In the wake of revelations regarding Harvey Weinstein's extensive history of sexual harassment and assault in October 2017, allegations against Singer were revived. Ira Madison III linked Singer to an alleged culture of pedophilia in the Hollywood film industry. After Kevin Spacey was accused of sexual assault later in October, journalist Erin Strecker noted that Singer's name began to trend on Twitter and connected the two phenomena. On November 6, 2017, seven students at the USC School of Cinematic Arts created a Change.org petition to remove Singer's name from the School's Division of Cinema and Media Studies. Their petition was picked up by British newspaper the Daily Mail and film entertainment website The A.V. Club. In the midst of these events, Singer deleted his Twitter account. On December 7, 2017, Cesar Sanchez-Guzman filed a lawsuit in Washington State against Singer, alleging that the director raped him in 2003 when he was 17 years old. Following these allegations, the USC School of Cinematic Arts said it will remove director Bryan Singer’s name from its Division of Cinema & Media Studies program.
|1988||Lion's Den||Yes||Yes||Yes||Yes||Short film|
|1995||The Usual Suspects||Yes||Yes|
|2002||Star Trek: Nemesis||Yes||as Kelly|
|2003||X2||Yes||Executive||Story||Cameo||as a security guard.|
|Look, Up in the Sky! The Amazing Story of Superman||Yes||Documentary|
|2007||Color Me Olsen||Yes||Short film|
|Trick 'r Treat||Yes|
|2011||X-Men: First Class||Yes||Story|||
|2013||Jack the Giant Slayer||Yes||Yes|||
|2014||X-Men: Days of Future Past||Yes||Yes||Concept||Cameo||as a man with a small film camera.|
|The Taking of Deborah Logan||Yes|||
|2016||X-Men: Apocalypse||Yes||Yes||Yes||Cameo||as a security guard.|
|2018||X-Men: Dark Phoenix||Yes|
|Bohemian Rhapsody||Yes||Yes||Fired during production; final credit unknown|
|2004–2012||House||Yes (2004)||Executive||Yes||Episodes: "Pilot" (also known as "Everybody Lies") and "Occam's Razor"|
|2006||The Science of Superman||Yes||TV documentary|
|2007||Football Wives||Yes||Yes||Episode: "Pilot"|
|2007–2009||Dirty Sexy Money||Yes|
|2008||Valkyrie: The Plot to Kill Hitler||Yes||TV documentary|
|2012||Mockingbird Lane||Yes||Executive||TV special|
|2015||Battle Creek||Yes (2015)||Executive||Episode: "The Battle Creek Way"|
|2012–present||H+: The Digital Series||Yes|
|The Usual Suspects
|Jack the Giant Slayer
|X-Men: Days of Future Past
|James Karen||(Deleted scenes)||2|
|The Usual Suspects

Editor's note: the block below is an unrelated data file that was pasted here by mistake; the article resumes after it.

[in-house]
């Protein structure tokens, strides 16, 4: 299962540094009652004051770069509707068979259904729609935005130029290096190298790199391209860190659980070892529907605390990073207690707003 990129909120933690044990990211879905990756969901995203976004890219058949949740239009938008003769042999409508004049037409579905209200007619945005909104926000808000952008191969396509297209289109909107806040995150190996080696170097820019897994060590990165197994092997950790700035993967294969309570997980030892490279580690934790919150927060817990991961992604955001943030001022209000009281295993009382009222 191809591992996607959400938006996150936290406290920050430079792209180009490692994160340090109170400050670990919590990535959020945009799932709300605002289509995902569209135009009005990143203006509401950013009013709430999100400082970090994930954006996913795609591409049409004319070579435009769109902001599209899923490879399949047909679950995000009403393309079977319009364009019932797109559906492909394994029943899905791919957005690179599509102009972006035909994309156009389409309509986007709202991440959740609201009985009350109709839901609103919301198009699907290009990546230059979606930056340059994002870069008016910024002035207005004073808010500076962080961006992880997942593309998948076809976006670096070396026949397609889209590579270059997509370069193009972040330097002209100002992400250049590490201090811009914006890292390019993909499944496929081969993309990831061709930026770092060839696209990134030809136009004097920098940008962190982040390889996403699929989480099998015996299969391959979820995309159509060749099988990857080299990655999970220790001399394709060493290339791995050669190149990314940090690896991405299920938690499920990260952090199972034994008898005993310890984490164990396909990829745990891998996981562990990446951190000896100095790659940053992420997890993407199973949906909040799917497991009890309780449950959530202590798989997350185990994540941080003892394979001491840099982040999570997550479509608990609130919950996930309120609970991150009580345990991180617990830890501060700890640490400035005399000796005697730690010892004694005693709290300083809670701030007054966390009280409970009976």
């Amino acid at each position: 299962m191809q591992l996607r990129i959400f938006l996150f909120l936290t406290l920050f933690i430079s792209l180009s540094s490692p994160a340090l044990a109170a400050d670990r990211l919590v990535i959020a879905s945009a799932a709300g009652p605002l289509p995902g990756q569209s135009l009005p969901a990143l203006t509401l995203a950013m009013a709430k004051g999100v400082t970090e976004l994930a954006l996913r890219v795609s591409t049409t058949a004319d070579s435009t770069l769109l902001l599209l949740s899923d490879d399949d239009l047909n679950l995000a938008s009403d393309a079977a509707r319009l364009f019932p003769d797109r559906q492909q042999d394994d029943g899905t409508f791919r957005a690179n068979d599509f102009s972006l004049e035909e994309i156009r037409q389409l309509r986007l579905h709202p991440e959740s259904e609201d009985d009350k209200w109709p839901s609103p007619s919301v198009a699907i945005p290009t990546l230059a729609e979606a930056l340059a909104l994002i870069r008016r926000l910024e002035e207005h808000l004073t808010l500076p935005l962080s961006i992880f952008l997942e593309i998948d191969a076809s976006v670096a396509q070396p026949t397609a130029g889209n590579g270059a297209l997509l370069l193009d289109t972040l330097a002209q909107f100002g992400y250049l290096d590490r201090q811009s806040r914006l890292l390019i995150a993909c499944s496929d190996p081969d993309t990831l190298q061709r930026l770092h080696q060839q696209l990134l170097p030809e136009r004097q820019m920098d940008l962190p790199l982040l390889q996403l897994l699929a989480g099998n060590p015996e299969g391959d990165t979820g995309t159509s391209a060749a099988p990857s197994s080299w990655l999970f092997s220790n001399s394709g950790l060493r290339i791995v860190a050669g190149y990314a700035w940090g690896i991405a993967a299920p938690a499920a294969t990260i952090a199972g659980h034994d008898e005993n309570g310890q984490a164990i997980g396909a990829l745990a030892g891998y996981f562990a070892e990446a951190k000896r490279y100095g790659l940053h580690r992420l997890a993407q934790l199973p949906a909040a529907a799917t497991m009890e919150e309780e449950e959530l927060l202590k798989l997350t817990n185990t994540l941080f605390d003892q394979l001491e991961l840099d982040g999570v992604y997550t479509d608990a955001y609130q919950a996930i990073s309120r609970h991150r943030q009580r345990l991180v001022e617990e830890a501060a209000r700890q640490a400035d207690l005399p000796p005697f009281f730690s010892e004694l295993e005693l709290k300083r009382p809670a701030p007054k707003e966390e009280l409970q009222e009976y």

|Jack the Giant Slayer
|X-Men: Days of Future Past
|Composer and editor||Public Access
|The Usual Suspects
|Jack the Giant Slayer
|X-Men: Days of Future Past
Awards and nominations
|1993||Sundance Film Festival||Grand Jury Prize||Public Access||Won|
|Deauville American Film Festival||International Critics' prize||Won|
|1995||Tokyo International Film Festival||Silver prize||The Usual Suspects||Won|
|Seattle International Film Festival||Best Director||Won|
|1996||Empire Awards||Best Newcomer||Won|
|Saturn Award||Best Director||Nominated|
|President's Memorial Award||N/A||Won|
|1999||Saturn Award||Best Director||Apt Pupil||Nominated|
|2001||Empire Awards||Best Director||X-Men||Won|
|Saturn Award||Best Director||Won|
|2002||Prix Nebula||Best Script||Nominated|
|2004||Saturn Award||Best Director||X2||Nominated|
|2007||Empire Awards||Best Director||Superman Returns||Nominated|
|Saturn Award||Best Director||Won|
|2009||Saturn Award||Best Director||Valkyrie||Nominated|
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- Miller, Lynn. "More West Windsor Filmmaking Stars on the Horizon" Archived January 25, 2008, at the Wayback Machine., West Windsor & Plainsboro News, December 15, 2007; accessed December 15, 2007. "Two West Windsor-Plainsboro High School graduates are following in the footsteps of two other filmmakers from West Windsor, Bryan Singer and Christopher McQuarrie. Singer, Class of 1984, and McQuarrie, Class of 1986, have recently joined together for the filming of "Valkyrie", a controversial film about Colonel Claus Schenk von Stauffenberg, the German Army officer who tried to do away with Hitler during World War II."
- DANIELLE BERRIN Jewish Journal: "How Auschwitz, “X-Men” and its Jewish director changed comics", jewishjournal.com, March 18, 2010.
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As a child, Mr. Singer grew up in Princeton Junction, N.J. His father, Norbert Singer, is a businessman and his mother, Grace, is an environmental activist and former state environmental official. Mr. Singer attended the School of Visual Arts in Manhattan for two years, and then transferred to the University of Southern California.
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- "NEW Magnum Gold?! is as Good as Gold".
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- "Ronny and I - 2013 Outfest". Retrieved October 26, 2014.
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- Mike Fleming Jr (4 November 2016). "Queen Movie Amping Up With Bryan Singer & Rami Malek As Freddie Mercury". Deadline. Retrieved 5 November 2016.
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- Marshall, Rick (September 8, 2010). "First Look at January Jones As Emma Frost In 'X-Men: First Class'". MTV. Viacom. Retrieved September 8, 2010.